• Statutory Derivative Action - s260 Companies Act 2006

    A minority shareholder is permitted to bring a derivative claim in the company’s name for a wrong committed against the company. The claimant uses the action to ‘stand in the shoes’ of the company in bringing a claim against a director. This right is available, for example, where wrong-doing directors control the board and refuse to take action on behalf of the company. Thus, such a claim is an exception to the rule in Foss v Harbottle. A claim may be brought by any shareholder for an actual or proposed act or omission involving negligence, default, breach of duty or breach of trust by a director. There is no need to demonstrate any actual loss suffered by the company.
  • Just and Equitable Winding Up – s122 Insolvency act 1986

    The presentation of a winding up petition on the just and equitable ground is usually used when shareholders differences have become irreconcilable, and a ‘commercial divorce’ is the only way to deal with it. The company is wound up and anything left after payment to creditors and liquidator’s will be distributed between the shareholders.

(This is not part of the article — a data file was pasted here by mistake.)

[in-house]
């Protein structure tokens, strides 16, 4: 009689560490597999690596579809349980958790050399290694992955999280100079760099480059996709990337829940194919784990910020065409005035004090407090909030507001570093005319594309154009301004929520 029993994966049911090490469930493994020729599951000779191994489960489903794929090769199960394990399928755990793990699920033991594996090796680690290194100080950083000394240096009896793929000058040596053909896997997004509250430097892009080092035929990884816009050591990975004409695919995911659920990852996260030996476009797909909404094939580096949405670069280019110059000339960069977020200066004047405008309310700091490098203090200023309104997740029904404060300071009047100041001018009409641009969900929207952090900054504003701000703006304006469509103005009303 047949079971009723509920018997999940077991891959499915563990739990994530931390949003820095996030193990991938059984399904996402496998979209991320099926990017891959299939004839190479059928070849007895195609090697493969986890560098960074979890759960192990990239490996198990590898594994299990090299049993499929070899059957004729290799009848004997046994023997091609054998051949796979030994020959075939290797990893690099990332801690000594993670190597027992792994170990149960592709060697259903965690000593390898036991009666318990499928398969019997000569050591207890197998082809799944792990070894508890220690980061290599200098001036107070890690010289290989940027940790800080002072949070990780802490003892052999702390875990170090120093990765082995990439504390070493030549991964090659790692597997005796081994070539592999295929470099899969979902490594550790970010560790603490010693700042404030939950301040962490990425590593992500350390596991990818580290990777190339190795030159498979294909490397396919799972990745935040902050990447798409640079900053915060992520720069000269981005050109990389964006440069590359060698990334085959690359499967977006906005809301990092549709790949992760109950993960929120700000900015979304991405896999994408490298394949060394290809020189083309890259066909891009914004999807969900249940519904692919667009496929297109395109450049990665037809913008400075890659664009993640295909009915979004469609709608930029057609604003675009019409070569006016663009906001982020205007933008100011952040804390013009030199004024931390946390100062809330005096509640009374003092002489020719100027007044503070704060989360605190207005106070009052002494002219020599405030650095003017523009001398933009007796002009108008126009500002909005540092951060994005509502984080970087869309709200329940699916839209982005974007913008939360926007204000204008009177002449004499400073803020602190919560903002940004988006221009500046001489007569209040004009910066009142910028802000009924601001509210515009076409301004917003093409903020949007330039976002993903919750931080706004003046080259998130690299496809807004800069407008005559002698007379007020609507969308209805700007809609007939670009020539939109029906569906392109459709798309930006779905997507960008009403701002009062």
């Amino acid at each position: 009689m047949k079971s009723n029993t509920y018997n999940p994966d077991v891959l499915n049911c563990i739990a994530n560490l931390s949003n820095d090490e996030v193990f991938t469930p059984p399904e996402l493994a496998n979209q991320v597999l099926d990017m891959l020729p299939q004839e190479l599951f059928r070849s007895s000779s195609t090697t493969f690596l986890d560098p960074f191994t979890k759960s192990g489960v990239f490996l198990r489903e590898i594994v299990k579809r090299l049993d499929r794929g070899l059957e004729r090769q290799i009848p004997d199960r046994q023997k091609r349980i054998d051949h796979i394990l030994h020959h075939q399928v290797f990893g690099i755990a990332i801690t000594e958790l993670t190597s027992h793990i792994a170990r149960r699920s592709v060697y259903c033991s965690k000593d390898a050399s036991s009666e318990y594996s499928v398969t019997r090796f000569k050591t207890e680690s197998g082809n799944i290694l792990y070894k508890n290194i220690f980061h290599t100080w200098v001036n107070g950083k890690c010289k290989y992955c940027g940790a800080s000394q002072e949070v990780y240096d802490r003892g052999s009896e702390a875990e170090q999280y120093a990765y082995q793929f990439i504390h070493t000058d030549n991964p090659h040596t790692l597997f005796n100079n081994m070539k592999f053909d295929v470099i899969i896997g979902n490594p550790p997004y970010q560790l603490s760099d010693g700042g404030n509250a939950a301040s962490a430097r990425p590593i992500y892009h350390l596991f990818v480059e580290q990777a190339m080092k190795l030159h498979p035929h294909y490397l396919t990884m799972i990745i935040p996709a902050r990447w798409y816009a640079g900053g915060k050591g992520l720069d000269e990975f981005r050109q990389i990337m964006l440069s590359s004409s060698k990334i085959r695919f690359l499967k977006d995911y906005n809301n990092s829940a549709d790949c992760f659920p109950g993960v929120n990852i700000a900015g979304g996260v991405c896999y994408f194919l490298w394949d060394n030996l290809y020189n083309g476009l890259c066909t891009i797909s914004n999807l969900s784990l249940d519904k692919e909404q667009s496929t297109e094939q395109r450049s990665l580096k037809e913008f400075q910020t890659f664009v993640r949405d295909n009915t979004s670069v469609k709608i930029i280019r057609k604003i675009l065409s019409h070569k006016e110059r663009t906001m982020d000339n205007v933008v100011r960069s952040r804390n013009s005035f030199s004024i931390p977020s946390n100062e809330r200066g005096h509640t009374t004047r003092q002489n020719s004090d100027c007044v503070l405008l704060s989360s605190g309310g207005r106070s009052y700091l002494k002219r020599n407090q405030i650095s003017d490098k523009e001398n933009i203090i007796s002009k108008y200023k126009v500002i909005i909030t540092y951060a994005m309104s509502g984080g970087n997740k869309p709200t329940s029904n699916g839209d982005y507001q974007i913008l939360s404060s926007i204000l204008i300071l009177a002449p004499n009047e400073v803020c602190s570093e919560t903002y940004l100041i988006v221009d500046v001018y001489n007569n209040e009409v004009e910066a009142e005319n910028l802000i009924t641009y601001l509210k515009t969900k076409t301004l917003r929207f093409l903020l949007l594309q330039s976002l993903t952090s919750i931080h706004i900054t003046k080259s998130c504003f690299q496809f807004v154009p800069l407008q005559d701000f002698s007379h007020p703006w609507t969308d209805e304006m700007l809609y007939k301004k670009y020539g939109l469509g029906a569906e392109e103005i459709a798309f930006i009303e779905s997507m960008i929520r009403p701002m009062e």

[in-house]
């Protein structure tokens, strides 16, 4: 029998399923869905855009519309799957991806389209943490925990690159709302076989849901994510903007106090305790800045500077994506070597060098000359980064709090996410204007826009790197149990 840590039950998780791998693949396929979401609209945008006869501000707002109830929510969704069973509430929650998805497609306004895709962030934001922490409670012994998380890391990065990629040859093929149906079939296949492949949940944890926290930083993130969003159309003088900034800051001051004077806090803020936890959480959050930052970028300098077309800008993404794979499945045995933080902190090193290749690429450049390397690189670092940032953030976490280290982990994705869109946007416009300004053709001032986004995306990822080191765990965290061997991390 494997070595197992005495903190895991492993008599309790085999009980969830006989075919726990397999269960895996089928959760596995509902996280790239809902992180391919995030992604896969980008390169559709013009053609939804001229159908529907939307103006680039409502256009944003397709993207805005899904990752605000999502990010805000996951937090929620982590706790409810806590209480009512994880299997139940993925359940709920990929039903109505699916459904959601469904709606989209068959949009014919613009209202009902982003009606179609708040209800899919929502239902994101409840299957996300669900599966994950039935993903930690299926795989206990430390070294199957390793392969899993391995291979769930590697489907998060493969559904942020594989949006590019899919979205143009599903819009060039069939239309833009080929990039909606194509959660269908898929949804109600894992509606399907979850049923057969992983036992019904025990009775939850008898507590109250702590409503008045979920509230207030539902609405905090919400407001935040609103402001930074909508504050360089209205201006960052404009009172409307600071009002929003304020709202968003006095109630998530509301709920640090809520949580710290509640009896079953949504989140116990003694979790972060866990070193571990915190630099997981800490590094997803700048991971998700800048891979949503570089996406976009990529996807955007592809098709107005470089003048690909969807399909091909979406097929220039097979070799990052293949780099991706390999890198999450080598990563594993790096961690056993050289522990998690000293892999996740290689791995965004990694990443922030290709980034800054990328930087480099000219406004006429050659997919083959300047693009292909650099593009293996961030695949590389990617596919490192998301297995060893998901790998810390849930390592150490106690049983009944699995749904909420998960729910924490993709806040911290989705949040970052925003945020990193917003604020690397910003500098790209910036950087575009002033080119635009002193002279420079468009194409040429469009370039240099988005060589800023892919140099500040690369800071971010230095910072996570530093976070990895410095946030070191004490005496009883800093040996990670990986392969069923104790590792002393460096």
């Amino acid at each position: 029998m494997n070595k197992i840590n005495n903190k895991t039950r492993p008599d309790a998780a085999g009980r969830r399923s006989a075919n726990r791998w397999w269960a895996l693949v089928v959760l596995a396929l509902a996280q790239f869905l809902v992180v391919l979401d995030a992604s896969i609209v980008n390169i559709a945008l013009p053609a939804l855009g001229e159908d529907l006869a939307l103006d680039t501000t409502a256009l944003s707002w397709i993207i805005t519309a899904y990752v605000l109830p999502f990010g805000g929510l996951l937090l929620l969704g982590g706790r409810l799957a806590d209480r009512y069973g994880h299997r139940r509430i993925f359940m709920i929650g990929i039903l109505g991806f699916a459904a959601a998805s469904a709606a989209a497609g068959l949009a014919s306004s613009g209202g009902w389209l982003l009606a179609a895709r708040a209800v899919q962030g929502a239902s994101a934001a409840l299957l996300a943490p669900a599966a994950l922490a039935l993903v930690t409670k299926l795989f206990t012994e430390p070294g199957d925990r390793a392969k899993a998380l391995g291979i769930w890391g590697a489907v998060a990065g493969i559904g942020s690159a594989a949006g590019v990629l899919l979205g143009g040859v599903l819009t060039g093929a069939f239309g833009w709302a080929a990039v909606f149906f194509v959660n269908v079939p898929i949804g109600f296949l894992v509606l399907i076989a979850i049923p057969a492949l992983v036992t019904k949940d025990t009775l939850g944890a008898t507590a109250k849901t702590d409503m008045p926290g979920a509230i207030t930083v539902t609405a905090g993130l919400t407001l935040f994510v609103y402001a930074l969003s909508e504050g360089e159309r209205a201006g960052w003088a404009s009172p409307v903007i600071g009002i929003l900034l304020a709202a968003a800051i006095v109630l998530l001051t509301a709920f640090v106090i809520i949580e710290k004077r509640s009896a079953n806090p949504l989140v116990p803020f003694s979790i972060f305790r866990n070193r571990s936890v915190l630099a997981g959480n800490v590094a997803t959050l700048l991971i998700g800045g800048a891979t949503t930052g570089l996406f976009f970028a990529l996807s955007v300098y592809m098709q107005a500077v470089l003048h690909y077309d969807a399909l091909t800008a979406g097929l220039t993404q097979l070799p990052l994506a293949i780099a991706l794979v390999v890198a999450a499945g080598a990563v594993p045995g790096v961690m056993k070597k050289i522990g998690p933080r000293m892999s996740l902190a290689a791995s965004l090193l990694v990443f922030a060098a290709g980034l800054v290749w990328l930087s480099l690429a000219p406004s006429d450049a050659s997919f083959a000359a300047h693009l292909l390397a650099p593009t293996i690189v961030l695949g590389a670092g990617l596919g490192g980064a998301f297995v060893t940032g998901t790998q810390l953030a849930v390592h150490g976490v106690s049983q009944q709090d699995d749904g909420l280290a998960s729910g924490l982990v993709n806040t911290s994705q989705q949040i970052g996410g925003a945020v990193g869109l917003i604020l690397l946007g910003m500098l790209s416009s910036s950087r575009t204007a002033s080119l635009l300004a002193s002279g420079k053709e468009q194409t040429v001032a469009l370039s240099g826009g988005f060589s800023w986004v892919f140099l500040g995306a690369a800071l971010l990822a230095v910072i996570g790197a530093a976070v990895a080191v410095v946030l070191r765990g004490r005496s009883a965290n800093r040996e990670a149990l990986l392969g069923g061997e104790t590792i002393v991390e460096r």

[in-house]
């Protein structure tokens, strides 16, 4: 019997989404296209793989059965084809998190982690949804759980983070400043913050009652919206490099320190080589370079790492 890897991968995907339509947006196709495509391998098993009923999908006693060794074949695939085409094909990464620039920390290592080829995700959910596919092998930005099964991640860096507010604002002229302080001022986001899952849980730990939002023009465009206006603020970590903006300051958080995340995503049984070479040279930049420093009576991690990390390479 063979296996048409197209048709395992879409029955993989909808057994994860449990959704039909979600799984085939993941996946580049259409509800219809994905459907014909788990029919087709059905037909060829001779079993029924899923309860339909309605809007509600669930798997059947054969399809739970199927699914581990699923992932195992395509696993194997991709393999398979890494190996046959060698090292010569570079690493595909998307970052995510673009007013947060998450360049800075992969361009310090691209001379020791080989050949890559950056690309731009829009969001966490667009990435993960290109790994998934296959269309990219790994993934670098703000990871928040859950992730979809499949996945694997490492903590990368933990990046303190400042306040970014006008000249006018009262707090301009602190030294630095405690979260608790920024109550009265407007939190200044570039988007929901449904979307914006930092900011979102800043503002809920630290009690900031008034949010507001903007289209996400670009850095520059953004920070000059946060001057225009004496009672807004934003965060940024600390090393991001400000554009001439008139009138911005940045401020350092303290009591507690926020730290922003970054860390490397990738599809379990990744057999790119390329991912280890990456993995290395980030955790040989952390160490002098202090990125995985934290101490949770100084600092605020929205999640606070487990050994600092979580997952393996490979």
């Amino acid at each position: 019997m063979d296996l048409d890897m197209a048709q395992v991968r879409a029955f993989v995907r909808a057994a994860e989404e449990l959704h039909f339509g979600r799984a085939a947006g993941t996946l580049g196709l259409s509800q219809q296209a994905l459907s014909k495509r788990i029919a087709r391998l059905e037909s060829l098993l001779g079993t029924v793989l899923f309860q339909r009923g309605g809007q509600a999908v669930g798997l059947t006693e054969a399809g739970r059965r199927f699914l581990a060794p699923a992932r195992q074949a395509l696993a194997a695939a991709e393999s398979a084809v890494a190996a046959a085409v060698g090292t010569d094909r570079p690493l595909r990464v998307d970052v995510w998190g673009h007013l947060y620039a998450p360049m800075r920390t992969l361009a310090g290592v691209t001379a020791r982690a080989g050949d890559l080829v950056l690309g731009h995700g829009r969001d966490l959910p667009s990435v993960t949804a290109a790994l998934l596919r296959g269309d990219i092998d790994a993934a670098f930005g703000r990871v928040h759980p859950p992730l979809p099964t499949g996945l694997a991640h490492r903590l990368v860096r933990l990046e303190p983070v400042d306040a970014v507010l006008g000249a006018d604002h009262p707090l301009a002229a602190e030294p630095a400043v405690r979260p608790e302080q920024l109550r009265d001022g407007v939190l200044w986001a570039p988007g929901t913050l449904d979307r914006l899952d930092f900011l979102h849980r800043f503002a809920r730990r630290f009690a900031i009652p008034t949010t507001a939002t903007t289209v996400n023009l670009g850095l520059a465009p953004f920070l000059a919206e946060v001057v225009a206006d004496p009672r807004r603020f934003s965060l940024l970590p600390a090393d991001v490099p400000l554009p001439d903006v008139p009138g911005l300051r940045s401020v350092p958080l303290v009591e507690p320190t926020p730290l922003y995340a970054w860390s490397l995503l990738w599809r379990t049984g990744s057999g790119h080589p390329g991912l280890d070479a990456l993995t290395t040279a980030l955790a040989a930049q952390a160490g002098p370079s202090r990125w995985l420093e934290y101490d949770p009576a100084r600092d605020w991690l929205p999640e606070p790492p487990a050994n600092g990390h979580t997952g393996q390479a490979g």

However, not all shareholders will be able to justify a winding up petition to the court, there must be strong reasons for believing that the company can no longer continue. It is necessary to demonstrate that there is a tangible benefit in making a winding up order. Therefore, if an alternative remedy which allows the company to continue exists, the shareholder may find the court refuse to make the order.

Resolving disputes

Resolution of disputes does not need to take place in a courtroom. At Primas, we have a proven track record in utilising alternative dispute resolution (“ADR”), such as mediation, for both UK based and international companies to obtain successful results.

Of course, not all matters can be resolved in this manner and they need to be litigated through the Court, for example in matters relating to unfair prejudice. In those circumstances we have a litigation team with a wealth of experience in providing the best possible advice.

Why Primas?

At Primas, we have an experienced and trusted commercial litigation team that prides itself on providing a dynamic, pro-active and successful strategy.

If you need advice or help with a shareholder dispute, do not hesitate to contact us here.